The New York Times is selling off, one of the first significant online content farmers, to Barry Diller's IAC for a reported $300 million in much-needed cash.  The deal was described by analysts as part of the NYT strategy to sell off "non-core" assets and refocus on its major newspapers and digital publishing extensions.  The Times originally acquired in 2005 for $410 million, and NYT reported that digital revenues for fell 25% in 2011, while profits declined 67%.

  Analysts seem to think that divesting itself of this particular profit center was a good move by the Times company - improvements in search engines and a glut of content and portals are making content farms less and less valuable.  The original goal of was to
cull the most meaningful content from expert editors and writers on the most important subject matter, quite frequently how-to tips and general reference information.
By refocusing on the core news product, the New York Times company is following
a vision that context, not content may actually be king in a digital publishing environment where content has become ubiquitous and seemingly undifferentiated, especially as the lines between professional journalism, user- and brand-generated content seem to be tipping the scales,
One aspect of this is the idea that the value of fairly generic content is likely to fall in a "marketplace of information glut," while information that adds value (through style, context, or form) can differentiate itself and become "premium" content and more highly valued. 
  And the information glut is coming - research released by Facebook found that a decade ago, the Internet was generating and hosting one petabyte of new content annually.  By the end of this year, the report suggests the Internet will generate one petabyte of new information and content every two to three days.

Source  -  About Time: Times Sells It To IAC For $300 MillionOnline Media Daily

Monday, August 27, 2012

Winning News on the Apple Front

First off, congratulations to Apple for becoming the sort of richest company on Earth, sort of.  When Apple set a new high stock price on the morning of Aug. 20, it surpassed the market cap of Microsoft before the bubble burst - making it the most valuable company ever (using that metric).  However, if you adjust Microsoft's previous high cap evaluation in 1999 for inflation, it still comes out on top.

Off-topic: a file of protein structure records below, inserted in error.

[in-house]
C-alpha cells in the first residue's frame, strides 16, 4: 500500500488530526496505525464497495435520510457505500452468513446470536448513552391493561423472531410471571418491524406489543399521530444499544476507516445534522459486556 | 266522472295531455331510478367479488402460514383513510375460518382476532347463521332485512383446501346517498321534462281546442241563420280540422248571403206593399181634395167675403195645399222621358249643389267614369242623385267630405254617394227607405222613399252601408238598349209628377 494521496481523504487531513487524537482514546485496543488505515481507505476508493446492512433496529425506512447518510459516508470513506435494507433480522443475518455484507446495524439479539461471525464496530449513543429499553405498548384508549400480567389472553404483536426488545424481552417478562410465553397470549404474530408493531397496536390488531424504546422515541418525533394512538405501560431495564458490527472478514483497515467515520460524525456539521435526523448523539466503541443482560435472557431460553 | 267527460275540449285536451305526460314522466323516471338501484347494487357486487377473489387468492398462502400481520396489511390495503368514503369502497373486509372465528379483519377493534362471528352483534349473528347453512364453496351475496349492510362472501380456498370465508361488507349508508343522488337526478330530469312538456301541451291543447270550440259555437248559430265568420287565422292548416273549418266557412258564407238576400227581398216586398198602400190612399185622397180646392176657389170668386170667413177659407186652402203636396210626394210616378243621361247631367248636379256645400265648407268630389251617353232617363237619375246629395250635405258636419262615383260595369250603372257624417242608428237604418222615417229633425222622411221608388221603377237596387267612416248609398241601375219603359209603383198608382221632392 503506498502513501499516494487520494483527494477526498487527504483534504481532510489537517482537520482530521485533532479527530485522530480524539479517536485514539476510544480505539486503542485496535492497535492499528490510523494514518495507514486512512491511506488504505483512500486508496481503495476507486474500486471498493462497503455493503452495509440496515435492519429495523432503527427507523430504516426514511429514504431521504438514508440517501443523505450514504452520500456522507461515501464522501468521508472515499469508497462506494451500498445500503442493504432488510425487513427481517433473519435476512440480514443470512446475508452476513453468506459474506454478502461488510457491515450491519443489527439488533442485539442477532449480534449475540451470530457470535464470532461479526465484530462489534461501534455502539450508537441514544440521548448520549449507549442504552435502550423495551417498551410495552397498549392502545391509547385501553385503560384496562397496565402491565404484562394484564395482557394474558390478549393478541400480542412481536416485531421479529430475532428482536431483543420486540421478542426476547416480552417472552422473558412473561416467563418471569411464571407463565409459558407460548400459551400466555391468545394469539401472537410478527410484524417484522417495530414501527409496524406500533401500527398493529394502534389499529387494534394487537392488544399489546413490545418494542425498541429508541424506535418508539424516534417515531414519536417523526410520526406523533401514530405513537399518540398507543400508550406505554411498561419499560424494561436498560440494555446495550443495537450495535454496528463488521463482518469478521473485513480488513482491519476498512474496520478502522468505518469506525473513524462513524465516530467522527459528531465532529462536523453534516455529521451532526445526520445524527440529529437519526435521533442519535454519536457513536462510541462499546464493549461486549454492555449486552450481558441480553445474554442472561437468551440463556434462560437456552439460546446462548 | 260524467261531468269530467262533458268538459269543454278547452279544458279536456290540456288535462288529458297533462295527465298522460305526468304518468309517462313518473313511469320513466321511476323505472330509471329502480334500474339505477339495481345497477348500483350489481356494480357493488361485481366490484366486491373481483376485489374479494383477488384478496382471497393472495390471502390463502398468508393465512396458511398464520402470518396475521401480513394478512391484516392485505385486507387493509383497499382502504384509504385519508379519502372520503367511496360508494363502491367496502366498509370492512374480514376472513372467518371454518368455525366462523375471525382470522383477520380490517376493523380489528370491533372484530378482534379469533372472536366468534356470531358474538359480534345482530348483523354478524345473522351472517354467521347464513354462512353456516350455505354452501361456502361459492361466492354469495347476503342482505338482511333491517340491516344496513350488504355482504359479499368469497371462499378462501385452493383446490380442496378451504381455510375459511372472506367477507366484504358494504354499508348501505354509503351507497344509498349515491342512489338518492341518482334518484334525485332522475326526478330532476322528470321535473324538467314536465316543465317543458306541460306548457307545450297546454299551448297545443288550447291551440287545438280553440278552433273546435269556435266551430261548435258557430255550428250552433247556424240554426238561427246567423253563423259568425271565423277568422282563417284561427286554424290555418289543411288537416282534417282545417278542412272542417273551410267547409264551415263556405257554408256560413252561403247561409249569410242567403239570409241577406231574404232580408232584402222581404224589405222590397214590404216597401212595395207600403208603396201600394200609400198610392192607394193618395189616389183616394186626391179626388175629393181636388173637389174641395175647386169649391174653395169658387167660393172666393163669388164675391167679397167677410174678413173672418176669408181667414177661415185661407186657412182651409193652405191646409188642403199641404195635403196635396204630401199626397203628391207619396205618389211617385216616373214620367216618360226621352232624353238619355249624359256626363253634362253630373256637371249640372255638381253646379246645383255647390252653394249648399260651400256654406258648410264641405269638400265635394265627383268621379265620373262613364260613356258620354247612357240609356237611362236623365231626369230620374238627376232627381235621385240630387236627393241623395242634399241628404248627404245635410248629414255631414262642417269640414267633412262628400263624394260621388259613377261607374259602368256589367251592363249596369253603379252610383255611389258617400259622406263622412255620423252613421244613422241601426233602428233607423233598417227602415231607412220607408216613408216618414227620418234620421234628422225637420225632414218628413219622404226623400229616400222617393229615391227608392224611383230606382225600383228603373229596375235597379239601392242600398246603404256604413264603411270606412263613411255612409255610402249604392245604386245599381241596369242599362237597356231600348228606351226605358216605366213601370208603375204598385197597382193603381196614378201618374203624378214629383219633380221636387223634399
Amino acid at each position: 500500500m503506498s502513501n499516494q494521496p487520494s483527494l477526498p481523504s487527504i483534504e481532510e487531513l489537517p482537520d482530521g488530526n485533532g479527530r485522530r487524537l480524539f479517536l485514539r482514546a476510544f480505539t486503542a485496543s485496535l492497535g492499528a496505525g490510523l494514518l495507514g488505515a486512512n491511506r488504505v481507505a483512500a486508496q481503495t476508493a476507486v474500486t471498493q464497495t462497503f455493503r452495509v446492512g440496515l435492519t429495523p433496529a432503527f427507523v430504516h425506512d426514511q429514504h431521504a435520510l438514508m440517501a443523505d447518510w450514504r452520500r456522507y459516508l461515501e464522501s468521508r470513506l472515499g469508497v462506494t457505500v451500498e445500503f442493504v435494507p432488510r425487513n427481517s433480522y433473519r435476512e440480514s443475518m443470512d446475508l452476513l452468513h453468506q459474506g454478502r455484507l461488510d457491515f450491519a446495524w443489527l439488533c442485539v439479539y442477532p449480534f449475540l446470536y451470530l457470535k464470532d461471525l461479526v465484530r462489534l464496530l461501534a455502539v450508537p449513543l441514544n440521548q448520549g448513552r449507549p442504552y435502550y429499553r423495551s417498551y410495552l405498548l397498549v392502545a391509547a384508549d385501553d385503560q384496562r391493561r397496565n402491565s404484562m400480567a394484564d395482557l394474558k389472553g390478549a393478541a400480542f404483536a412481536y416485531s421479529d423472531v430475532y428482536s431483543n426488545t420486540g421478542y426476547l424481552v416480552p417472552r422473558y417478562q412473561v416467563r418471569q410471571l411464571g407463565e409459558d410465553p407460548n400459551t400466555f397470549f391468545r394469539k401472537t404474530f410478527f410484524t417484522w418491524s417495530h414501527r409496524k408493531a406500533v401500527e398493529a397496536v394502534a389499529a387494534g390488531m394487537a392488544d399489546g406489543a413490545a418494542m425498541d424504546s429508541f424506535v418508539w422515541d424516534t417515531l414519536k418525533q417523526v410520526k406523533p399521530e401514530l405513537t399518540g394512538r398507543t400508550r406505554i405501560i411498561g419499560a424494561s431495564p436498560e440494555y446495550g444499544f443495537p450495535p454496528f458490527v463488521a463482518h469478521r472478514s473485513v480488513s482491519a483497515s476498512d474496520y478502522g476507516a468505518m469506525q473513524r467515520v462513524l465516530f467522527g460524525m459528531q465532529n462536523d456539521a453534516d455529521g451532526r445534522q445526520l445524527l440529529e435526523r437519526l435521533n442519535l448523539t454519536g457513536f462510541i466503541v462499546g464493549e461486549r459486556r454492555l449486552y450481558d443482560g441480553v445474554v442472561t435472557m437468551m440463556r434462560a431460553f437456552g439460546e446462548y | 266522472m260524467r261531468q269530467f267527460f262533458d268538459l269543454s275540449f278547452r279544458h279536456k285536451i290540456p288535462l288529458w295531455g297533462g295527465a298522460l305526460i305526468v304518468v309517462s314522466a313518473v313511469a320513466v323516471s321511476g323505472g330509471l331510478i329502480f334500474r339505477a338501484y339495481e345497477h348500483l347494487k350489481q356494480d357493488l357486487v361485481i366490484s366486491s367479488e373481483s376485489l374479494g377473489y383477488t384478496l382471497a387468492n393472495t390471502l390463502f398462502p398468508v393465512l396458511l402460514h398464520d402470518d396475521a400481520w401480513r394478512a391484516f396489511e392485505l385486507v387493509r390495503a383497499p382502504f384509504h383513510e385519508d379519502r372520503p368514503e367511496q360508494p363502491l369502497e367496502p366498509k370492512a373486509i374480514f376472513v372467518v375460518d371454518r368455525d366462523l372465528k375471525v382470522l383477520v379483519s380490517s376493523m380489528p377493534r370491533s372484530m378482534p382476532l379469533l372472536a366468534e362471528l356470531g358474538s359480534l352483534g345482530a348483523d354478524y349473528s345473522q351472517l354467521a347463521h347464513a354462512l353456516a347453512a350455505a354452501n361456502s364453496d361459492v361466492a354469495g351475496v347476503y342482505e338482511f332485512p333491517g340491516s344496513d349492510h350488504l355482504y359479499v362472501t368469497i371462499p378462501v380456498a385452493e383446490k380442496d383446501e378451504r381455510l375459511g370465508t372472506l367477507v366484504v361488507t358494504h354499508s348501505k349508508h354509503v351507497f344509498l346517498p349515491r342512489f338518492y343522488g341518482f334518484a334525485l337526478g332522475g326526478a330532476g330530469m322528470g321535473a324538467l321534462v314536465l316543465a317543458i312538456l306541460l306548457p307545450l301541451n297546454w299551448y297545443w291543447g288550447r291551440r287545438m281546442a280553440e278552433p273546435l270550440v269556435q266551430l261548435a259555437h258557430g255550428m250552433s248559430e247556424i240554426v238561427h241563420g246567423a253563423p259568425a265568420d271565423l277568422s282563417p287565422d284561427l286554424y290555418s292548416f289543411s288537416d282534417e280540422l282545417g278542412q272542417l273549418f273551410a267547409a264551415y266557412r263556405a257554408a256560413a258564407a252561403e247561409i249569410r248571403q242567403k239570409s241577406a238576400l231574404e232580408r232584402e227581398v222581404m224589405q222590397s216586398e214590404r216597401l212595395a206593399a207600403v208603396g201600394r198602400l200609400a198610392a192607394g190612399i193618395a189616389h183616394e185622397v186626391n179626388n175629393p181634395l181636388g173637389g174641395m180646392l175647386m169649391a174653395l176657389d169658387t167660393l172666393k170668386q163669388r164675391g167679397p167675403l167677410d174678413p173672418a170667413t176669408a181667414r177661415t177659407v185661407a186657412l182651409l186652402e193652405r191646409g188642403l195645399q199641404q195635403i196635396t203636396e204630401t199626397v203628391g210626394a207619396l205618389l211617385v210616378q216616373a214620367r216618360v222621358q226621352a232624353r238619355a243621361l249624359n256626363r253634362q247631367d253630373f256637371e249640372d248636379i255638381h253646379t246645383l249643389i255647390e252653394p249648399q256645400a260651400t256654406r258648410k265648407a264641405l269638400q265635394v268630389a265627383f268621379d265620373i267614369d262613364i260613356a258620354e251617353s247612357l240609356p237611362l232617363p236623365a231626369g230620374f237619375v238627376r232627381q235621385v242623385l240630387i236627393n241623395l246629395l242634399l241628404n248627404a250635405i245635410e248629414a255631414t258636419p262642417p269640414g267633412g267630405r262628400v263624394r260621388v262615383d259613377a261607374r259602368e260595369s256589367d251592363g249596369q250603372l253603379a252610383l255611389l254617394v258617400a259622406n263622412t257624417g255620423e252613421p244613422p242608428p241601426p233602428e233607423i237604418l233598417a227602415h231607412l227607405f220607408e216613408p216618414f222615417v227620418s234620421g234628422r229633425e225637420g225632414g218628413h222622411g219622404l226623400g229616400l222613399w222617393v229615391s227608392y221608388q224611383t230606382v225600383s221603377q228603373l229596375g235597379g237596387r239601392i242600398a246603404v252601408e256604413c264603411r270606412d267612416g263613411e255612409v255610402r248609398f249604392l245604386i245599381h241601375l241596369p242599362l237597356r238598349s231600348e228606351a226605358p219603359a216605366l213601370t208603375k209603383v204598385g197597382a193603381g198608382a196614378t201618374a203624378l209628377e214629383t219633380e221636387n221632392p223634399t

And if Apple's not yet on top, many analysts think it will soon be.  There are predictions that the iPhone 5 release will be the "biggest handset launch in history" (see below) - and with a new iPad Mini rumored to be in production, and predictions of iTV, a smart TV with gesture controls and content deals with AT&T and Verizon.  And then there's the Apple-Samsung patent fight over smartphone features and services.

The other big win of the day was in US Court, where Apple won its patent infringement suit against Samsung over various "look & feel" patents for smartphones.  The jury found that Samsung had infringed on four design patents and three utility ("use") patents held by Apple, and rejected Samsung's counterclaim that Apple had infringed on five patents owned by Samsung.  Apple was awarded $1.05 billion in damages - but had been seeking between $2.5 and $2.75 billion.
"This is a resounding victory, not for only Apple and its intellectual property portfolio, but also designers and design rights in general. This verdict strengthens strengthens Apple's design identity, which has arguably has been watered down as each new Apple-like device hit the market," said attorney Christopher Carani, chairman of the American Bar Association's design rights committee.
Rather than face the prospect of another Apple suit, rival phone makers will give the iPhone design a wide berth--yielding more space around its design elements than perhaps necessary, Carani predicted.
The case considered a total of 24 smartphone models from Samsung - and only three models escaped some or all of the infringement claims (the Galaxy Ace, the Intercept, and the Replenish).  The hot-selling Galaxy S models were found to have infringed the most, and Apple is said to be asking the court for an injunction that would prevent Samsung from selling infringing models in the U.S.  With Samsung a leader in the booming Android-OS smartphone marketplace, the case is expected to significantly impact on smartphone markets in the near term.

In the meantime, the IT rumor mills have been flourishing with talk of the iPhone 5 (expected to be released next month) and how it would stack up against the Samsung Galaxy S III.  With the patent case settled, the point may be moot - that is, there may be no Galaxy S III to compete with in the U.S.
   Anyway, various analysts expect the next iPhone to have:  a thinner, larger, screen - reportedly a 4 inch screen instead of the current 3.5 inch; a different docking pin (thinner and narrower); support for LTE (4G variant) networks on AT&T, and later Sprint (who's just now building out their LTE network); possible extension to T-Mobile networks; and NFC (near field communications) - which allows for services like digital wallets and sharing files between nearby iPhones or other devices.

Sources -   Apple becomes most valuable company in history - sort ofSNL Marketweek
Apple Wins $1.05 Billion in Samsung Patent CaseInformation Week Mobile.
The top 5 iPhone 5 rumours: From plausible to outlandish,  FierceWireless

Money for Nothing From YouTube

OK, first let's get past the latest YouTube OMG metric - people around the world upload an average of 72 hours of video every minute to YouTube.  And many are finding ways to make money off it.